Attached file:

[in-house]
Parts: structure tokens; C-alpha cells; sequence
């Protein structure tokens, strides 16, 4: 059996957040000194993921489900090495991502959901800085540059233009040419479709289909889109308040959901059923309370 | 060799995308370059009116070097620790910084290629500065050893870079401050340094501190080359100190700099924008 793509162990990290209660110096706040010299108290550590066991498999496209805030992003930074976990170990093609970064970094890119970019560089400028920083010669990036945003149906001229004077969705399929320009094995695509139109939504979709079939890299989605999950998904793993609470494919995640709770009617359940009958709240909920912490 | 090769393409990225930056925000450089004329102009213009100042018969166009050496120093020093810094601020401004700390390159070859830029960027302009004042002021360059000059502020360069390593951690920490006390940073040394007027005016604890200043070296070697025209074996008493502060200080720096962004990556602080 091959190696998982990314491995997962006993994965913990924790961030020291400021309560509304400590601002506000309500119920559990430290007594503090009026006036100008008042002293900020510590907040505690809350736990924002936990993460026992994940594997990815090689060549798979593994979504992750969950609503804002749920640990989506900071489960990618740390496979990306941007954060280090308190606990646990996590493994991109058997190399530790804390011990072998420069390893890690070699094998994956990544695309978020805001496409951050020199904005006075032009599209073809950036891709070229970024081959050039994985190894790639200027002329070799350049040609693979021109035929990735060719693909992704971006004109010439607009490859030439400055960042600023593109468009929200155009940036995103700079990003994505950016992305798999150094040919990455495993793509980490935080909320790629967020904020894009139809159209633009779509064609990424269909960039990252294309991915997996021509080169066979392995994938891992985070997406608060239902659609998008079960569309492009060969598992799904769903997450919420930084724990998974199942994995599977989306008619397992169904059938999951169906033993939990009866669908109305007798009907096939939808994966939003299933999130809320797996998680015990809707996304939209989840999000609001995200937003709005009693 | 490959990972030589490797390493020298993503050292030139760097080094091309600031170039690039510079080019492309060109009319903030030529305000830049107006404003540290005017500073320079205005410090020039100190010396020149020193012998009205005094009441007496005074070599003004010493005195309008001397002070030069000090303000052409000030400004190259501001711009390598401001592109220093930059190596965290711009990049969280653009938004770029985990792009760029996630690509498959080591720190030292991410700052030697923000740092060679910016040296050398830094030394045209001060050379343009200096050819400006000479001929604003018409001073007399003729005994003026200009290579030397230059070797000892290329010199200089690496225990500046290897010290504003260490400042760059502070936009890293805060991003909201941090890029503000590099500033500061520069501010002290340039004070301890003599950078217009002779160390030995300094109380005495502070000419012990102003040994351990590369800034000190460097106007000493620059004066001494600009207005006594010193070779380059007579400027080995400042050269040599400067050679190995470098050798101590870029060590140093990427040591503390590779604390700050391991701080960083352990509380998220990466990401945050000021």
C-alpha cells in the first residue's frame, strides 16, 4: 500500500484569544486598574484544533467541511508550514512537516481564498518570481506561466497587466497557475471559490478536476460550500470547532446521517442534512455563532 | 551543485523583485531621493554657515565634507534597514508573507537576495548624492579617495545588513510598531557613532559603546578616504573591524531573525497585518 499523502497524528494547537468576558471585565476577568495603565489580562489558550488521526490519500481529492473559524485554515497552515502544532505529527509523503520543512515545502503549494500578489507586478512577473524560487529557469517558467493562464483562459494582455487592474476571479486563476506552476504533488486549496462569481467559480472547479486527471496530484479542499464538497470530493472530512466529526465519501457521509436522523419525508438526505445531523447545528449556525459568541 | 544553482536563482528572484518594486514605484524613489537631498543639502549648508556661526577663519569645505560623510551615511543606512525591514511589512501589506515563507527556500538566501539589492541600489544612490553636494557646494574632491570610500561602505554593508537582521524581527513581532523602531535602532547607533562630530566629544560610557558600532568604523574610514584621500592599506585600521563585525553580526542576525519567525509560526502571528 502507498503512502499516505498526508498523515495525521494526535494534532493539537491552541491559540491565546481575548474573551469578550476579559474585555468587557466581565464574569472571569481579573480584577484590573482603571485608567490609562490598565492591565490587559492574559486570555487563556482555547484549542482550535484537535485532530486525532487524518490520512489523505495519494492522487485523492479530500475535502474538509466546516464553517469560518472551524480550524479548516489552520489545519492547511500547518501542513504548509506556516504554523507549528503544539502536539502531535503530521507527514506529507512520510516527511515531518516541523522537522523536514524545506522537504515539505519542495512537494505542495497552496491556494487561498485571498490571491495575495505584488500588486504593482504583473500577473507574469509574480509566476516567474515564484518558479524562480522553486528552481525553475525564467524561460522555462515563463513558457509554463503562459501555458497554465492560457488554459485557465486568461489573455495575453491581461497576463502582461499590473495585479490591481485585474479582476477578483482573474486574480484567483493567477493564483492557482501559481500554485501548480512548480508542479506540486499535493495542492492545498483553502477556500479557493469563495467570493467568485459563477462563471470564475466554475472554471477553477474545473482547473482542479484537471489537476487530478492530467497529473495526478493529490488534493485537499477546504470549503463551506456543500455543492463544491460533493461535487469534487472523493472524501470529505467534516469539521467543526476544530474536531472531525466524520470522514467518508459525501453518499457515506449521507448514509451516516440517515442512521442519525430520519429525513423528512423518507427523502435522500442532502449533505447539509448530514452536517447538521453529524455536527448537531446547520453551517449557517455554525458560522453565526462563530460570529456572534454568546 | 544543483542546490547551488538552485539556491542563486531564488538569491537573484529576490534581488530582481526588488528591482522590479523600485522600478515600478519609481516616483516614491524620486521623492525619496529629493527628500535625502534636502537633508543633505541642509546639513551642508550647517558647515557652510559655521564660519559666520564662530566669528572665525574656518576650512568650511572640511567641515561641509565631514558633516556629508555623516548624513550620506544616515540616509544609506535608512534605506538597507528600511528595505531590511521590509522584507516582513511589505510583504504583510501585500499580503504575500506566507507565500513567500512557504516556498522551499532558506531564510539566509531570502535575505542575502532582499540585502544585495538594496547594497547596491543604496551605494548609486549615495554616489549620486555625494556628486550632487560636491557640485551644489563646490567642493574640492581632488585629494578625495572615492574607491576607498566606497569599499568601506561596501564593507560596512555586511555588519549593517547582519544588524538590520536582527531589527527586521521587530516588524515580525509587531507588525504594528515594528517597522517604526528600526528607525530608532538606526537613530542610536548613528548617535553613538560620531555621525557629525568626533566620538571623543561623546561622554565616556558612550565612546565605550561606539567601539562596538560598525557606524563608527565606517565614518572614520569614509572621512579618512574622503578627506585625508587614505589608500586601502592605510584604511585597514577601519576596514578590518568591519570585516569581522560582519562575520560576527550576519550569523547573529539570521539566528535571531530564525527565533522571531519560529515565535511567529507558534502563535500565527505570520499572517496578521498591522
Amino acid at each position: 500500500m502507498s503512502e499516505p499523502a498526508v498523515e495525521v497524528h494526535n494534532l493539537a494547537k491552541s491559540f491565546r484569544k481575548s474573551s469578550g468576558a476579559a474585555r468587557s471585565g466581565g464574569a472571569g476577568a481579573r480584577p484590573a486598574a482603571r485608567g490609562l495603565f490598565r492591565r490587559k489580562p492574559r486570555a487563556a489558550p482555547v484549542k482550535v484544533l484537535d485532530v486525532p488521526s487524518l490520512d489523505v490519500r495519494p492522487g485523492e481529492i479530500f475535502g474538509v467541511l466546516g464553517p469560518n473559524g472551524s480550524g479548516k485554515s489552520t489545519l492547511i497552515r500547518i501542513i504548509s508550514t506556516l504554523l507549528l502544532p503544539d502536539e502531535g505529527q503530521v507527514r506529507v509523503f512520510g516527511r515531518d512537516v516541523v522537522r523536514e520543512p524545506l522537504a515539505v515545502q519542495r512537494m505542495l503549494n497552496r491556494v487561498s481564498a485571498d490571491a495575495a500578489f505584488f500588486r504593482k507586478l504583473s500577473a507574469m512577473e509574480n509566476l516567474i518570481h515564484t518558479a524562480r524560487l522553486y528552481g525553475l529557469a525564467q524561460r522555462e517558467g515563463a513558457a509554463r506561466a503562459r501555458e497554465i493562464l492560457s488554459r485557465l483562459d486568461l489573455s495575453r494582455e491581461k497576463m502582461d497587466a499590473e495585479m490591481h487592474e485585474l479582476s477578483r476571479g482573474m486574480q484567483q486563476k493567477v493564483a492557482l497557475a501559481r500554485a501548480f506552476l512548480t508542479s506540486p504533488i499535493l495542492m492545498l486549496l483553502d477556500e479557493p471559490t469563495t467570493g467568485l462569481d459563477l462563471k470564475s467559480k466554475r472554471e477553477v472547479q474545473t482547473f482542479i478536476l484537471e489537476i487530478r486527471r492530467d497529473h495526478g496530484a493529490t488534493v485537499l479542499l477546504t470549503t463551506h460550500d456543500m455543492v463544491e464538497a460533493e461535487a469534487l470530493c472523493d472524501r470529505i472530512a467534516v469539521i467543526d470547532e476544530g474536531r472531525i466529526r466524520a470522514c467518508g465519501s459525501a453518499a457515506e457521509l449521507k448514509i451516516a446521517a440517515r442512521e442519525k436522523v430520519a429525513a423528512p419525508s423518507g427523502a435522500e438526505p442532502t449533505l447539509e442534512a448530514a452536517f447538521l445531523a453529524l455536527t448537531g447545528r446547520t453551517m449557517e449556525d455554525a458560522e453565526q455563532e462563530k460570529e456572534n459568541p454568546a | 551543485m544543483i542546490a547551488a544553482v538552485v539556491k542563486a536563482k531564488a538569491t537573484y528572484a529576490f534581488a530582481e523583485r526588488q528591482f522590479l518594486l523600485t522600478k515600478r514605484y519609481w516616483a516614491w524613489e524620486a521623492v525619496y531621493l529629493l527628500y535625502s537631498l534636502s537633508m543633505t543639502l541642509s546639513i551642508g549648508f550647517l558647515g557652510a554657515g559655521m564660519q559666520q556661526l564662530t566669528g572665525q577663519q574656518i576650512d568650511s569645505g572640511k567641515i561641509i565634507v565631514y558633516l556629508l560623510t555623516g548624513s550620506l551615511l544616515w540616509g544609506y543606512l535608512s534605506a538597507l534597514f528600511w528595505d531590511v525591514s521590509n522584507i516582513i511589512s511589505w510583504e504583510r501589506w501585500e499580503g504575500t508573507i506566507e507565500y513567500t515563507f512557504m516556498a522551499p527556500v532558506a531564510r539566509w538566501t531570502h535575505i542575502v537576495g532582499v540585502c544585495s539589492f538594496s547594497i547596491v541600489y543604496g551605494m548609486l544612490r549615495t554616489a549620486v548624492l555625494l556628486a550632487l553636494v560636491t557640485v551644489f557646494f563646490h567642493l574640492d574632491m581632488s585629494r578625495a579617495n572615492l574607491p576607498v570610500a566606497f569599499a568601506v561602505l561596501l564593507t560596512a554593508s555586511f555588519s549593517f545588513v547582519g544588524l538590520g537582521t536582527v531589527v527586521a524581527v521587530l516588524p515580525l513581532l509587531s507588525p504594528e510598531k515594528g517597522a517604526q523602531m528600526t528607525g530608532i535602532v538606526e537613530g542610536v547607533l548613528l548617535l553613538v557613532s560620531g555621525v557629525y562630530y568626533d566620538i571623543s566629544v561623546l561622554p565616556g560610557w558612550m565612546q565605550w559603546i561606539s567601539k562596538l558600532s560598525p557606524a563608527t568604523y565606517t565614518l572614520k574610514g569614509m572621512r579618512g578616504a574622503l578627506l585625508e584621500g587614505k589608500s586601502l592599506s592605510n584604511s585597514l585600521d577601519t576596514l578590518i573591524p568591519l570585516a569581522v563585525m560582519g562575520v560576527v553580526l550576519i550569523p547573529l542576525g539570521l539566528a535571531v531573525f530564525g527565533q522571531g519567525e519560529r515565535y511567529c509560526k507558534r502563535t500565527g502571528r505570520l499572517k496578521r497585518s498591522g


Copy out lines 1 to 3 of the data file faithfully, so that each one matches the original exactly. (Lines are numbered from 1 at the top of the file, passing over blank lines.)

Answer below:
[in-house]
Parts: structure tokens; C-alpha cells; sequence
């Protein structure tokens, strides 16, 4: 059996957040000194993921489900090495991502959901800085540059233009040419479709289909889109308040959901059923309370 | 060799995308370059009116070097620790910084290629500065050893870079401050340094501190080359100190700099924008 793509162990990290209660110096706040010299108290550590066991498999496209805030992003930074976990170990093609970064970094890119970019560089400028920083010669990036945003149906001229004077969705399929320009094995695509139109939504979709079939890299989605999950998904793993609470494919995640709770009617359940009958709240909920912490 | 090769393409990225930056925000450089004329102009213009100042018969166009050496120093020093810094601020401004700390390159070859830029960027302009004042002021360059000059502020360069390593951690920490006390940073040394007027005016604890200043070296070697025209074996008493502060200080720096962004990556602080 091959190696998982990314491995997962006993994965913990924790961030020291400021309560509304400590601002506000309500119920559990430290007594503090009026006036100008008042002293900020510590907040505690809350736990924002936990993460026992994940594997990815090689060549798979593994979504992750969950609503804002749920640990989506900071489960990618740390496979990306941007954060280090308190606990646990996590493994991109058997190399530790804390011990072998420069390893890690070699094998994956990544695309978020805001496409951050020199904005006075032009599209073809950036891709070229970024081959050039994985190894790639200027002329070799350049040609693979021109035929990735060719693909992704971006004109010439607009490859030439400055960042600023593109468009929200155009940036995103700079990003994505950016992305798999150094040919990455495993793509980490935080909320790629967020904020894009139809159209633009779509064609990424269909960039990252294309991915997996021509080169066979392995994938891992985070997406608060239902659609998008079960569309492009060969598992799904769903997450919420930084724990998974199942994995599977989306008619397992169904059938999951169906033993939990009866669908109305007798009907096939939808994966939003299933999130809320797996998680015990809707996304939209989840999000609001995200937003709005009693 | 490959990972030589490797390493020298993503050292030139760097080094091309600031170039690039510079080019492309060109009319903030030529305000830049107006404003540290005017500073320079205005410090020039100190010396020149020193012998009205005094009441007496005074070599003004010493005195309008001397002070030069000090303000052409000030400004190259501001711009390598401001592109220093930059190596965290711009990049969280653009938004770029985990792009760029996630690509498959080591720190030292991410700052030697923000740092060679910016040296050398830094030394045209001060050379343009200096050819400006000479001929604003018409001073007399003729005994003026200009290579030397230059070797000892290329010199200089690496225990500046290897010290504003260490400042760059502070936009890293805060991003909201941090890029503000590099500033500061520069501010002290340039004070301890003599950078217009002779160390030995300094109380005495502070000419012990102003040994351990590369800034000190460097106007000493620059004066001494600009207005006594010193070779380059007579400027080995400042050269040599400067050679190995470098050798101590870029060590140093990427040591503390590779604390700050391991701080960083352990509380998220990466990401945050000021």